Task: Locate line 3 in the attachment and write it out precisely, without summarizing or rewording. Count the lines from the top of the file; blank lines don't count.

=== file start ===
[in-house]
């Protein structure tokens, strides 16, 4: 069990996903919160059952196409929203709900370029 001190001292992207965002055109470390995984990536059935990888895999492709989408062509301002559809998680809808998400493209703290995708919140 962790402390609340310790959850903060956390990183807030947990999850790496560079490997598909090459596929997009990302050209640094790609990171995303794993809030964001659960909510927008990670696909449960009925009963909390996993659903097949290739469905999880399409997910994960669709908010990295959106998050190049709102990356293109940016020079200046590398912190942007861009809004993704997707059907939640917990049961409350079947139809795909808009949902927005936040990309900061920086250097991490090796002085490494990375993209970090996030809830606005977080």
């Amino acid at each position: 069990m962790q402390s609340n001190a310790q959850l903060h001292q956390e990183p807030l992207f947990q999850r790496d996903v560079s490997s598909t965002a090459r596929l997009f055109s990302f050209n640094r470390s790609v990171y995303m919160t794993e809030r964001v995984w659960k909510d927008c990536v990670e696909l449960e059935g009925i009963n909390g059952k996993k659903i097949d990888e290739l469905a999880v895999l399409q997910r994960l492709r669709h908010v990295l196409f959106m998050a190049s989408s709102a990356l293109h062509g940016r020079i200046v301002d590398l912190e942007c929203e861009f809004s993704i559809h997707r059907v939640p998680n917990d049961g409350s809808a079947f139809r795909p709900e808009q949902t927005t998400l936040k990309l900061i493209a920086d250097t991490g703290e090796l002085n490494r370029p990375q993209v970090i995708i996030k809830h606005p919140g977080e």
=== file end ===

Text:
């Amino acid at each position: 069990m962790q402390s609340n001190a310790q959850l903060h001292q956390e990183p807030l992207f947990q999850r790496d996903v560079s490997s598909t965002a090459r596929l997009f055109s990302f050209n640094r470390s790609v990171y995303m919160t794993e809030r964001v995984w659960k909510d927008c990536v990670e696909l449960e059935g009925i009963n909390g059952k996993k659903i097949d990888e290739l469905a999880v895999l399409q997910r994960l492709r669709h908010v990295l196409f959106m998050a190049s989408s709102a990356l293109h062509g940016r020079i200046v301002d590398l912190e942007c929203e861009f809004s993704i559809h997707r059907v939640p998680n917990d049961g409350s809808a079947f139809r795909p709900e808009q949902t927005t998400l936040k990309l900061i493209a920086d250097t991490g703290e090796l002085n490494r370029p990375q993209v970090i995708i996030k809830h606005p919140g977080e």